Transferring Success

 

By Dr. Al Roberts

In March of this year, 250 representatives from more than 60 educational institutions across Virginia met to discuss potential obstacles facing students with plans to transfer to baccalaureate-awarding colleges and universities after beginning their postsecondary educational journeys at two-year institutions. Existing pathways involve an assortment of articulation agreements that can be complex to navigate. The Virginia Community College System maintains agreements with more than three dozen public and private colleges and universities. These are supplemented with hundreds of additional agreements between individual institutions.

Legislation addressing this concern led to the development of Transfer Virginia, a three-year initiative to reform the Commonwealth’s transfer system. Goals include improving communication and collaboration among institutions of higher education, more closely aligning academic expectations, and streamlining agreements that facilitate transfers.

Removing barriers to transfer success offers significant financial benefits. When compared with the cost of beginning academic pursuits directly at four-year institutions, students who begin their postsecondary education at a community college can save an estimated $17,000 on the cost of obtaining a bachelor’s degree. Part of the savings can be lost, however, if students are unable to apply all earned credits toward their degrees.  According to some estimates, the current system can cost improperly prepared students the equivalent of an extra semester in time, tuition, and fees.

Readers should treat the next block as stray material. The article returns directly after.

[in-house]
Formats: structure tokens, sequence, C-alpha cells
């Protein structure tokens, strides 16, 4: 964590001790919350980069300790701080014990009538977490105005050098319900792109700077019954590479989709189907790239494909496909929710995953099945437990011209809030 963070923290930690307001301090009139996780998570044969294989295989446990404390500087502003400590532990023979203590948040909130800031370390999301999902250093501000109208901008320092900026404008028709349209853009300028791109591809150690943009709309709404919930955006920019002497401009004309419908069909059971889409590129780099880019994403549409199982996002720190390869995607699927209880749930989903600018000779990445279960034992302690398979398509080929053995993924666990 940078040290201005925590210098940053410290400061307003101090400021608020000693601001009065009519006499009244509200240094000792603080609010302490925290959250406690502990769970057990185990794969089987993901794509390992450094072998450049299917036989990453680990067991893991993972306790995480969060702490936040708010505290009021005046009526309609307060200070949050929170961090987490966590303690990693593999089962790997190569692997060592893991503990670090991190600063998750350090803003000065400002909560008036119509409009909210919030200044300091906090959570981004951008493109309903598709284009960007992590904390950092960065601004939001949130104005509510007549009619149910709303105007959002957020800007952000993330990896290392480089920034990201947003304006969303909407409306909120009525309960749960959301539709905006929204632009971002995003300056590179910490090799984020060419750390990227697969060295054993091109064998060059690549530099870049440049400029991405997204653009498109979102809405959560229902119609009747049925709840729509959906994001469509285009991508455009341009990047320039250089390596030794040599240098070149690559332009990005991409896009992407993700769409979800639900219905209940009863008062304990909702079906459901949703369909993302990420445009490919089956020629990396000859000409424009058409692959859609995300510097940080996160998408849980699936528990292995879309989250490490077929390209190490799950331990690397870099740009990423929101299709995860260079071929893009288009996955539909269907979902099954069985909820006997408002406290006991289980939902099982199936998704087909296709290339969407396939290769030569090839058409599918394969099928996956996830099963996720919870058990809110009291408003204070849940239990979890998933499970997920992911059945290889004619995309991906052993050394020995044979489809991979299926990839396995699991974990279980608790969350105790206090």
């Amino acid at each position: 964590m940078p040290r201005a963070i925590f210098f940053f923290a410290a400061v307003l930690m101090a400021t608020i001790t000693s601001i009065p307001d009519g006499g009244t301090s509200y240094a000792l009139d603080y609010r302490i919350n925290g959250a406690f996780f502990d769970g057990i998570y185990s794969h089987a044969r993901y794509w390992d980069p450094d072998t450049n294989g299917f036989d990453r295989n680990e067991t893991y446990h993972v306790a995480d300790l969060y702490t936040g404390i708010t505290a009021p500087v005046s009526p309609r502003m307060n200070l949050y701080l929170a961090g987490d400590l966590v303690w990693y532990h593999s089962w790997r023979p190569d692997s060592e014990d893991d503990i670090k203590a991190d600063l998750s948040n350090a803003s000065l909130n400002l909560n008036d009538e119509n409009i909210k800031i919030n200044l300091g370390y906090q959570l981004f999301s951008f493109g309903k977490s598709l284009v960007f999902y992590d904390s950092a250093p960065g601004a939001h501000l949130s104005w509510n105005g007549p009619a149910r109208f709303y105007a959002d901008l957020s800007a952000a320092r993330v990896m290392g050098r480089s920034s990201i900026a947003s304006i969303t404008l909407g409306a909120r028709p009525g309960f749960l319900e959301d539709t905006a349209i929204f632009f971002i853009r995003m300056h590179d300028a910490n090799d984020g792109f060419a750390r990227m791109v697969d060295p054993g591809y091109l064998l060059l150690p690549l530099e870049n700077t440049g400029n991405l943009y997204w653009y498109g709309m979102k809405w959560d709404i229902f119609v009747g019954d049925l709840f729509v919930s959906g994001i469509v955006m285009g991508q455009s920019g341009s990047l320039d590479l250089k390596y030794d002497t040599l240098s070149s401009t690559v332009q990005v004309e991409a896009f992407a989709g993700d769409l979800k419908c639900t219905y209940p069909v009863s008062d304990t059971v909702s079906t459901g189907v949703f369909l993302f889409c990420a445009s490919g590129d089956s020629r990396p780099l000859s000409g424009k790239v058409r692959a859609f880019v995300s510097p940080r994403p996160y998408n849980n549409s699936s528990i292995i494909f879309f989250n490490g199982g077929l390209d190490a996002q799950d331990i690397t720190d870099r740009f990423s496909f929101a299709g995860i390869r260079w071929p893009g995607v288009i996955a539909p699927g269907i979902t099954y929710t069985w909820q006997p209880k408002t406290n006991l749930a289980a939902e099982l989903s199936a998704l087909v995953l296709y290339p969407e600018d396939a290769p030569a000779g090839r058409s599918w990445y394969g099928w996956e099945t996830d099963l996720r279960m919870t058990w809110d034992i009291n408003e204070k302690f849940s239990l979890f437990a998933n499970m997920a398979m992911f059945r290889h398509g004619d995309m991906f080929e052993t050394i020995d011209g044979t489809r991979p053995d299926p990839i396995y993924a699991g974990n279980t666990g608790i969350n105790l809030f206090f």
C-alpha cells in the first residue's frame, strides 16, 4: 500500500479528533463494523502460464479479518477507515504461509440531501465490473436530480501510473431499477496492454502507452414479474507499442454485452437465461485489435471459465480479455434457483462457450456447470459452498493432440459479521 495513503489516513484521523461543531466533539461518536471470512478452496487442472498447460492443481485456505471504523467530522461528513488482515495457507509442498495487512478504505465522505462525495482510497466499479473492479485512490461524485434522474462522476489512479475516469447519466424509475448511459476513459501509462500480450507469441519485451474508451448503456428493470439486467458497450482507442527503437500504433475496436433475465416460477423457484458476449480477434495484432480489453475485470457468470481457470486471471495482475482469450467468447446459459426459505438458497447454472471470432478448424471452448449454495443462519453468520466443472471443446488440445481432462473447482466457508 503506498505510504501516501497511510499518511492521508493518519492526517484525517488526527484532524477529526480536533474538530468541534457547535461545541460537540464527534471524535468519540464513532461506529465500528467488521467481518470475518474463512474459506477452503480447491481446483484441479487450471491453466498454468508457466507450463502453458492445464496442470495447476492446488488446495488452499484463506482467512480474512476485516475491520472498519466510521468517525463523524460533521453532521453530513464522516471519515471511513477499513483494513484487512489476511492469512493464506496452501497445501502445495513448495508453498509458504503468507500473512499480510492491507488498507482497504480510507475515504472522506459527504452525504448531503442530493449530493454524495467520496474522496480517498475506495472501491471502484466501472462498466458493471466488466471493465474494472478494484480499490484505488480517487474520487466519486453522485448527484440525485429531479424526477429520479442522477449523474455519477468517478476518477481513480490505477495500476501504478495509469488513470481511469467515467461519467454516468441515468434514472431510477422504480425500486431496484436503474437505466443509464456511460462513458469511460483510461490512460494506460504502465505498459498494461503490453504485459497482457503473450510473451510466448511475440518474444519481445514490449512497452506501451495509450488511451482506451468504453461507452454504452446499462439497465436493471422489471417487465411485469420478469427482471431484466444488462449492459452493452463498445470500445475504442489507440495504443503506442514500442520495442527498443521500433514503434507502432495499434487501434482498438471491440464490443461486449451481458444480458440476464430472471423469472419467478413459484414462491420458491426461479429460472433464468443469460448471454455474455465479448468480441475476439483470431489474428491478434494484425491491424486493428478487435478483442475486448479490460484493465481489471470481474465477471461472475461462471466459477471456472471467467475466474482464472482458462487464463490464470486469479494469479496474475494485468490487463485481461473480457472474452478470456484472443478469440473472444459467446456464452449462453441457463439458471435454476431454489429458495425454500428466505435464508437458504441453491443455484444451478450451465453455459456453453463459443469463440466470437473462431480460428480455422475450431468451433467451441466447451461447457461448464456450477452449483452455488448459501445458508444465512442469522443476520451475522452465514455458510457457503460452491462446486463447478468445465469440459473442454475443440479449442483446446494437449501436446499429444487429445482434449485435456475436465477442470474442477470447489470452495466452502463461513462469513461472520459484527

To address these concerns, SVCC offers resources to help guide and prepare students. Transfer Clubs on both main campuses give students opportunities to explore options. Four-year college campus fairs and visits highlight opportunities. Transfer counselors provide one-on-one and group guidance. Added to these efforts, SVCC is playing an active role in the work of Transfer Virginia to develop consistent and uniform transferability between all of Virginia’s community colleges and baccalaureate-awarding institutions. Specific tasks include developing transferrable programs where all courses satisfy lower-division general education requirements, mapping degree program requirements from two-year to four-year programs, ensuring common student learning outcomes in all transfer courses, and exploring dual admission and co-enrollment.

The VCCS Senior Vice Chancellor for Academic and Workforce Programs, Sharon Morrissey, explains Transfer Virginia’s anticipated results: “Virginia will be better off for the effort, with a higher education system that is more affordable, more efficient, more equitable, and more relevant for students in the 21st century marketplace.” Transfer Virginia estimates that it will result in the Commonwealth’s ability to award more than 6,000 additional baccalaureate degrees annually to transfer students.

SVCC already has a strong record for preparing transfer students for success. The top five destinations for transferring graduates are Old Dominion University, Longwood University, Liberty University, Virginia Commonwealth University, and Virginia State University. For more information on how to structure your educational journey with the most efficiently, contact Matt Dunn, Transfer Counselor, at 434-736-2020 or matt.dunn@southside.edu.

Dr. Al Roberts is president of Southside Virginia Community College, an institution of higher learning that provides a wide variety of education opportunities to a diverse student population within a service area that spans ten counties and the City of Emporia. He can be reached via email at al.roberts@southside.edu.

Marki